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CAUT Bulletin Archives

October 2004

Mathematician Caught in 'War on Terror' Dragnet

A mathematics professor at the University of Alberta had a rude awakening recently while traveling to a conference in Chicago. James Lewis arrived at the Edmonton airport Sept. 15 with an electronic ticket and tried to get his boarding pass from a machine using his Aeroplan card, but his attempts were unsuccessful. When he approached an Air Canada agent, he was told he was refused carriage because of a "security issue" involving his interline travel to the United States. His passport was then taken to a supervisor, who got him on his flight to Toronto.

First Nations Urge Tax Law Reversal

First Nations students in Canada are protesting changes to federal tax rules that may soon require them to pay income tax on scholarships and bursaries they receive to attend a university or college.

OCUFA Calls for Responses to Rae

Former Ontario premier Bob Rae's post-secondary education review has been launched with a discussion paper that describes a system "in serious jeopardy" because the province's colleges and universities have been starved for funding.

Killer Lurks in Walls & Ceilings

The University of Manitoba's anthropology department has lost two members of its academic staff to a rare and fatal form of cancer - mesothelioma. One thing known about mesothelioma is its cause - exposure to asbestos.

Tenure Track & Reproductive Track on Collision Course

You have probably never been called "Professor Pregnant." I have. A pregnant faculty body was an oddity back in the 1970s. Who would have guessed that combining an academic career with children would remain so fraught with obstacles a generation later? Why are gifted young professional women with a string of university degrees stopping, or dropping, out of the professoriate, saying "it just ain't worth it"? Or, at the other extreme, why are career women delaying childbearing until almost age 40, sometimes banking their eggs, only to run the punishing marathon of new reproductive technologies?

Guelph Student Wins Fellowship

Chris Cutler, a PhD student at the University of Guelph, has been awarded CAUT's 2004 J.H. Stewart Reid Memorial Fellowship. CAUT presented the $5,000 scholarship to Cutler for his work on the development of environmentally sound and sustainable agriculture through integrated pest management and the conservation of beneficial insects. His current research focuses on the toxicology, non-target impacts and management potential of a novel insect growth regulator proposed for use in management of the Colorado potato beetle.

CAUT to Speak at International Gathering

CAUT has been invited to join the official Canadian delegation to the next UNESCO and OECD meeting aimed at drafting international guidelines on quality assurance in cross-border higher education.

Federal Heritage Committee Proposes 'Tax' on Educational Use of Internet

Canada's education community, including teachers unions, school boards and provincial ministries of education, has united to oppose a recommendation from the House of Commons Standing Committee on Canadian Heritage that would force schools, colleges and universities to pay a license fee to use material on the Internet.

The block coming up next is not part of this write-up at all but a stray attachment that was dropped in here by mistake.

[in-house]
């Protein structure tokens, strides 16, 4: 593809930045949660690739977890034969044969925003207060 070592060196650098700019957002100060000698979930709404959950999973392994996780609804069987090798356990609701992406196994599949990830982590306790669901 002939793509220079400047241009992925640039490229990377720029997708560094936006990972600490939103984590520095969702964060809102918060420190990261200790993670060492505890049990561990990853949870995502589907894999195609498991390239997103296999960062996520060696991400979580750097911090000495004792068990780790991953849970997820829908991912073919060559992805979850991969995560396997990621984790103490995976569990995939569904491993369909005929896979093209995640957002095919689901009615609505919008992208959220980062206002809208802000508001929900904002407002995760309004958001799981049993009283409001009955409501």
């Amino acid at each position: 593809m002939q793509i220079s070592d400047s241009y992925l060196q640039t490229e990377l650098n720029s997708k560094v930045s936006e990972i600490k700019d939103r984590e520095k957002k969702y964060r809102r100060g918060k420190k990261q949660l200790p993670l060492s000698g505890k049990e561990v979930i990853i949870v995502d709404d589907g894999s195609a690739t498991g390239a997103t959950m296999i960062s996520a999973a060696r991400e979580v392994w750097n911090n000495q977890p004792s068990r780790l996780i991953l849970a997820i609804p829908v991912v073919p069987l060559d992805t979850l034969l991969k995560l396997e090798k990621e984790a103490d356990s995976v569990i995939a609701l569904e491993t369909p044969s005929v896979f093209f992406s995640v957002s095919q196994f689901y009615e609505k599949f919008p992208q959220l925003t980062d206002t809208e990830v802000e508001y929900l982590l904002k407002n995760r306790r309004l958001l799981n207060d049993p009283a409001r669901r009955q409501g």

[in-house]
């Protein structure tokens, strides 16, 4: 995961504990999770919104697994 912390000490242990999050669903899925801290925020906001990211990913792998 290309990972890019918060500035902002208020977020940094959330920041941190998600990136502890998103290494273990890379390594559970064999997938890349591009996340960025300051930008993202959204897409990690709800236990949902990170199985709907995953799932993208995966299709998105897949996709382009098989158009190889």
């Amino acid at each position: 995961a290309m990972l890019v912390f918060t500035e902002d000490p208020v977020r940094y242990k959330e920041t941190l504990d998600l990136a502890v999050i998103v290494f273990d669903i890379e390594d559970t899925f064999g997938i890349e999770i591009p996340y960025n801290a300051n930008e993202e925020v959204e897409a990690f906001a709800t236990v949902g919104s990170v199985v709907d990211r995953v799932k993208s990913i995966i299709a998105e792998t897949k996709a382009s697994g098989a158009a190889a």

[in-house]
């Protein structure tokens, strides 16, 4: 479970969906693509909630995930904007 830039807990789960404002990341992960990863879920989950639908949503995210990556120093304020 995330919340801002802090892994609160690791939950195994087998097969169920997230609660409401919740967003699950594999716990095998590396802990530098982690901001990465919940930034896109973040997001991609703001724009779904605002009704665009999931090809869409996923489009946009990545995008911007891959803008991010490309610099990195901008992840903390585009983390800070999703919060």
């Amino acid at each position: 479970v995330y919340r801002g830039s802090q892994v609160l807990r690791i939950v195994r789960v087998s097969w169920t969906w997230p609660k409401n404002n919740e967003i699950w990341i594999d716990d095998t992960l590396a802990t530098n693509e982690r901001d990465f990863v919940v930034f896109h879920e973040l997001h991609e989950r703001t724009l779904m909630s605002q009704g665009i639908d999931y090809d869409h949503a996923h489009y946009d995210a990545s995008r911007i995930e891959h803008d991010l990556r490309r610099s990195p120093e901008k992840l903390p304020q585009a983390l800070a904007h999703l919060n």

MPHEC Study Shows Tuition Widening Gap Between Students

Higher tuition fees and rising debt levels are driving more qualified students in the Maritimes away from a university education, a recent study concludes.

Sexual Harassment Investigations: A Practical Guide

This book specifically deals with preventive and remedial steps for resolving harassment complaints in the workplace

The Education of Historians for the Twenty-First Century

In 1962, the American Historical Association published a report on the status and condition of history education in U

Historian Takes Us Through Canadian Women's History

"If you've never heard of Helen McNicoll, you're not alone." So begins one of Forster's biographies - compact, powerful and multifaceted, like diamonds. Forster has researched 100 daring, indomitable, original, high-achieving, civic-minded, and all-too-often invisible, Canadian women, such as McNicoll, a gifted Impressionist painter. The foreword by Kim Campbell, Canada's first woman prime minister, drives home a key point: "In virtually all societies, leadership is gendered male."

Augustana Merges into the University of Alberta

Facing financial hardships as a private university, Augustana University College in Camrose has inked a deal to merge into the University of Alberta.

How the Feds Dropped the Ball on Medicare

Prime Minister Paul Martin was elected on a promise to fix health care for a generation. The medicare deal struck in September between Ottawa and the provinces stipulates that over the next 10 years there will be $41 billion in new federal cash transfers. It is highly unlikely this deal will fulfill Martin's promise or that it will provide needed and promised access to cost-effective and timely surgery, drugs and homecare. This deal has serious implications for the health of all Canadians, as well as implications for how Ottawa will meet its obligations in other sectors such as post-secondary education.